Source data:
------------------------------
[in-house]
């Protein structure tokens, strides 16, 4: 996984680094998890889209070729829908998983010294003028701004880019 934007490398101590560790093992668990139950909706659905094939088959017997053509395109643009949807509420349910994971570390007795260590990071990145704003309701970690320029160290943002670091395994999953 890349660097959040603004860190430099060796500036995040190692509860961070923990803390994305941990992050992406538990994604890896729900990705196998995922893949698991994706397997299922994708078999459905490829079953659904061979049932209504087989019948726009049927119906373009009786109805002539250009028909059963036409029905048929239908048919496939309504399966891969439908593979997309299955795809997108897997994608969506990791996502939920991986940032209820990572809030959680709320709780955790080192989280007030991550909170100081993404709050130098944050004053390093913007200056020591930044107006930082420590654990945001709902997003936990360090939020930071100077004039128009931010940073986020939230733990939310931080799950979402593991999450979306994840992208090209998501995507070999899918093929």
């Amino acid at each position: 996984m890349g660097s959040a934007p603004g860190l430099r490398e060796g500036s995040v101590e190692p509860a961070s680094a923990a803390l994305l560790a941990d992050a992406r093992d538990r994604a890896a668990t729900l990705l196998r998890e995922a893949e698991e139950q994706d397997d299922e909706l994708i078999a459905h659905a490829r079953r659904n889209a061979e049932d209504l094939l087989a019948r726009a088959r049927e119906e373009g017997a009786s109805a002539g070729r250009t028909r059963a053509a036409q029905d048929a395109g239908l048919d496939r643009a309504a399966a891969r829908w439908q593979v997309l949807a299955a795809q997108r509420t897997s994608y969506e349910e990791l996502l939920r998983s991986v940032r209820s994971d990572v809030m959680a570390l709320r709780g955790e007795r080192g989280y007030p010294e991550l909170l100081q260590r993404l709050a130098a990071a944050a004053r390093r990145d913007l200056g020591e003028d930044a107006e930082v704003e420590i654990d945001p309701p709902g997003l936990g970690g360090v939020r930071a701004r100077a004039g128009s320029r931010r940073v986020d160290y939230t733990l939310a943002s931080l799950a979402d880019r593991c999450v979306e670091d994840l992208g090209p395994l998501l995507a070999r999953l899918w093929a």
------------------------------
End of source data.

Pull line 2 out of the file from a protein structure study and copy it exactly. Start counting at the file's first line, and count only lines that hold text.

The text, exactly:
């Protein structure tokens, strides 16, 4: 996984680094998890889209070729829908998983010294003028701004880019 934007490398101590560790093992668990139950909706659905094939088959017997053509395109643009949807509420349910994971570390007795260590990071990145704003309701970690320029160290943002670091395994999953 890349660097959040603004860190430099060796500036995040190692509860961070923990803390994305941990992050992406538990994604890896729900990705196998995922893949698991994706397997299922994708078999459905490829079953659904061979049932209504087989019948726009049927119906373009009786109805002539250009028909059963036409029905048929239908048919496939309504399966891969439908593979997309299955795809997108897997994608969506990791996502939920991986940032209820990572809030959680709320709780955790080192989280007030991550909170100081993404709050130098944050004053390093913007200056020591930044107006930082420590654990945001709902997003936990360090939020930071100077004039128009931010940073986020939230733990939310931080799950979402593991999450979306994840992208090209998501995507070999899918093929």